Booths Swing Bridge to Bingley Five Rise
For some reason we’d stocked up on eggs even though we had plenty already. With the use by date just passed it was time we used some. Time for a cooked breakfast. Mick had a master class in making hash browns and we managed to get our pandemic stock pile of bacon down to the half way mark. Very tasty. Tilly also liked it as it meant she had a couple of hours still exploring. I bobbed back in for a quick snack still with another four holes to inspect and what did Tom do? Closed the blinking doors!!
Ahead of us lay more swing bridges, our aim to reach Bingley today.
Leache’s Swing Bridge was first the last of the manual bridges. Some chaps walking their dogs said that nobody could close the bridge properly and that it clatters all day. With this local information I expected to have difficulty swinging it back so that the latch engaged, so I kept the momentum going, only for it to clatter closed with ease. I wonder if the chap was referring to the bridge just clanking as people walked over it, nothing much anyone can do about that!
A sign regarding social distancing lay on the ground broken in half. The towpath was busy but thankfully wide enough for everyone to keep their space. I decided to walk from here.
From here on the bridges are automated requiring the key of power and a good strong index finger. At Bar Lane Swing Bridge we held up 3 cars, a couple had turned round when they saw the stop sign.
Graby Lane Swing bridge was busier, holding up 8.
I walked on from here, just after Swine Bridge Lane Bridge two cottages are for sale. Sadly I can’t find any details on them on line, but they looked compact and characterful.
Morton Swing Bridge is a busy one, I achieved 10 delays to the local traffic, my index finger starting to ache a touch by now.
On past the last place to moor before reaching the top of the Bingley Five Rise and round the bend to Micklethwaite Swing Bridge. Someone was already at the panel, the barriers to oncoming traffic closed, so my services wouldn’t be required. However!
The barriers may have been closed but the control panel had lost all of it’s lights. I asked the obvious questions that I knew Mick would also ask as soon as he’d tied Oleanna up. One barrier was locked in, the other you could move. This bridge is renowned to have problems, when we last came through it was being worked on. Extra pieces have been added to the barrier locks presumably to make sure they stay in place.
Mick had a go with the barriers too, this meant the one we could move then got stuck in the open position. A phone call had already been made to C&RT and we’d been told someone would be with us in half an hour, not bad for a Sunday. Cars arrived and as soon as you walked up to them they knew what you were going to say. They all turned round as soon as a half hour wait was muted.
But within about ten minutes a blue van arrived. The chap checked the panel, then crossed the bridge to open up the big box with all the workings inside. He did something and the barriers were released. They were opened then closed, then the buttons wouldn’t work. Time for him to operate it from the big box, we were told to get our boats ready, by now there were three of us waiting to go through.
The remote buttons worked thankfully, two boats came towards us and then we finally headed through, able to continue on our way towards Bingley. We paused at the water point by the ABC swing bridge to top up the tank before carrying on to see if we could find a space above the five rise for the night.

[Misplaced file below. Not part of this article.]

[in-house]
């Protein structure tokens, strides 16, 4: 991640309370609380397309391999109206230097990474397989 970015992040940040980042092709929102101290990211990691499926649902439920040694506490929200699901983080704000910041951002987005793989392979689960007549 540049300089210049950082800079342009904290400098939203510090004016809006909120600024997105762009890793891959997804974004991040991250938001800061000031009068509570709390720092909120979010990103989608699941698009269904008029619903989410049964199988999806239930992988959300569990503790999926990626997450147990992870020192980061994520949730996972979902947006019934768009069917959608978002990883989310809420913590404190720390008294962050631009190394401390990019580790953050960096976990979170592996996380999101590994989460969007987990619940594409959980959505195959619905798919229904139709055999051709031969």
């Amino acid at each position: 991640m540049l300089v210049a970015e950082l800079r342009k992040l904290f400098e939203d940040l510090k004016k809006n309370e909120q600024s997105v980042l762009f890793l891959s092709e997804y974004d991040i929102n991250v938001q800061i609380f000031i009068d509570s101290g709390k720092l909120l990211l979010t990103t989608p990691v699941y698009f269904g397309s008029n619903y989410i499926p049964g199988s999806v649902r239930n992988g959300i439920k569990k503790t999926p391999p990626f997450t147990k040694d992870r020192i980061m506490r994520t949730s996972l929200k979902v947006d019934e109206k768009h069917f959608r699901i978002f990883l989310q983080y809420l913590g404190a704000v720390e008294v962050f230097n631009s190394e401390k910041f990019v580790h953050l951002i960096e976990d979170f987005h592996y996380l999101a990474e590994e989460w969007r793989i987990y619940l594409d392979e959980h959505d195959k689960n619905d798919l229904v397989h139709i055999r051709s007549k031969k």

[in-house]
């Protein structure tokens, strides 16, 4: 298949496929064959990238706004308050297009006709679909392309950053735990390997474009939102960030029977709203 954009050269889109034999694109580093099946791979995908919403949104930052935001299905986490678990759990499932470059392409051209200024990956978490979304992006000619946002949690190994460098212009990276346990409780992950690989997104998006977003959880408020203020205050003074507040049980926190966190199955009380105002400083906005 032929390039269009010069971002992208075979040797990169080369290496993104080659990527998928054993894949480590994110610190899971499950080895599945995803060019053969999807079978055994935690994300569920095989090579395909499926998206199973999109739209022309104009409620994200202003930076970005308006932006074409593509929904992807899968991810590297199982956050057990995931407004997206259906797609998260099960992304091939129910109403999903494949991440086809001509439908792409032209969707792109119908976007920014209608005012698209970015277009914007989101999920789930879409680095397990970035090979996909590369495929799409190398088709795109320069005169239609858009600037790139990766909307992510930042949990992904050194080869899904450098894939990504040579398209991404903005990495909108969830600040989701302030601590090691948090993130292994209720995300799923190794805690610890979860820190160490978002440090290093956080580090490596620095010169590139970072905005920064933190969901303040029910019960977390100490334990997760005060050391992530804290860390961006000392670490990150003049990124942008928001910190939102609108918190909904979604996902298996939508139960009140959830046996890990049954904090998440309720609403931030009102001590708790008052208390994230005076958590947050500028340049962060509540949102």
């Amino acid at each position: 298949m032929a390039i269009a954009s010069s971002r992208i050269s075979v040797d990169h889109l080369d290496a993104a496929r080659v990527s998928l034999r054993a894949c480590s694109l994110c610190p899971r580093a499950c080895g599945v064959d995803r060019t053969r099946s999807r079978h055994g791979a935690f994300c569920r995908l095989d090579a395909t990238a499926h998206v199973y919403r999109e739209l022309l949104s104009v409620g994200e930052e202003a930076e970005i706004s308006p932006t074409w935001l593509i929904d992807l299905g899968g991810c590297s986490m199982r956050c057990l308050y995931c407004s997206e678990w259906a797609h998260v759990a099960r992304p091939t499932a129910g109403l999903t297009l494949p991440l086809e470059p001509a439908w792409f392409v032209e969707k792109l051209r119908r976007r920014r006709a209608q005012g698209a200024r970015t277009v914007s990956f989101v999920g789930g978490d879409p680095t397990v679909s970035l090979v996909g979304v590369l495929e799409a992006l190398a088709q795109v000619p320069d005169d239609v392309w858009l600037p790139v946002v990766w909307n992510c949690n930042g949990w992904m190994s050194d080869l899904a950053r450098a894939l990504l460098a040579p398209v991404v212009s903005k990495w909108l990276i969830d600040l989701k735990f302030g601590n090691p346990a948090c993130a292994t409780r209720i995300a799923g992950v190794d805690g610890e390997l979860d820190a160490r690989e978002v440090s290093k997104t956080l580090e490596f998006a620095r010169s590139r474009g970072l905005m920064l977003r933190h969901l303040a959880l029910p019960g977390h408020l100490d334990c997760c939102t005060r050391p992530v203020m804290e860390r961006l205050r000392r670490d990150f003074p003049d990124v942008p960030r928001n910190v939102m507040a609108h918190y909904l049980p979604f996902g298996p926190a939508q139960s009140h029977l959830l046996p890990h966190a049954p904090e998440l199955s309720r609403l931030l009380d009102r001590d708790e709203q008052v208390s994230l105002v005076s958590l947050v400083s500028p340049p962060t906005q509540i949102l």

Several boats faced away from the locks, only one towards. There was space for a couple more boats so we pulled in, sitting a little bit out from the bank but we’d expected that.
Mick wanted to go and have a look at the five rise and see if any boats were heading up that we could watch. There were plenty of people about enjoying the sunshine.
At the locks hazard tape stopped anyone from walking up to them, in fact you could only stand on the swing bridge above or walk down the footpath alongside, not very good for gongoozling. Mick sulked!
Our timing meant that boats might be heading up the three rise so we walked down the footpath to have a look. Ahead blue t-shirts and life jackets could be seen and sure enough a boat was just rising up in the last chamber of the three rise. This was WB Little Duke a bearBoating hire boat.
Fortunately the view up the locks from the bottom is THE view of the five rise, so I managed to get a few photos of Little Duke entering the bottom, all the crew onboard and the Lockies working them up. Would it be the case that we wouldn’t be allowed to assist on the locks tomorrow?
Whilst we waited for the Lock Keepers to reach the top of the hill we decided it was time to partake in some chilled medication from the cafe. Double Chocolate Heaven was our choice and very tasty it was too. I think this is actually our first chilled medication of the year!
We checked in with Clare the Lock Keeper for the morning and returned to Oleanna. We had a new neighbour NB Tobias who were also planning on descending the locks in the morning. Tilly was let loose and she headed straight across the towpath for the big field, not to be seen for a couple of hours, returning just in time for dingding. I had a catch up with my brother and a plan has been hatched for us hopefully to meet up this month before my nephew Josh returns to school.
0 locks, 6 swing bridges, 1 left open, 1 stubborn one, 25 cars held up, 14 turned round, 2 outsides, 1 widebeam, 1 Lock Keeper, 2 volunteers, 1 cone, 1 tub, 27 crackers, 1 roast chicken, 1 plan coming together, 1 possible knitting commission, 1 hotel boat.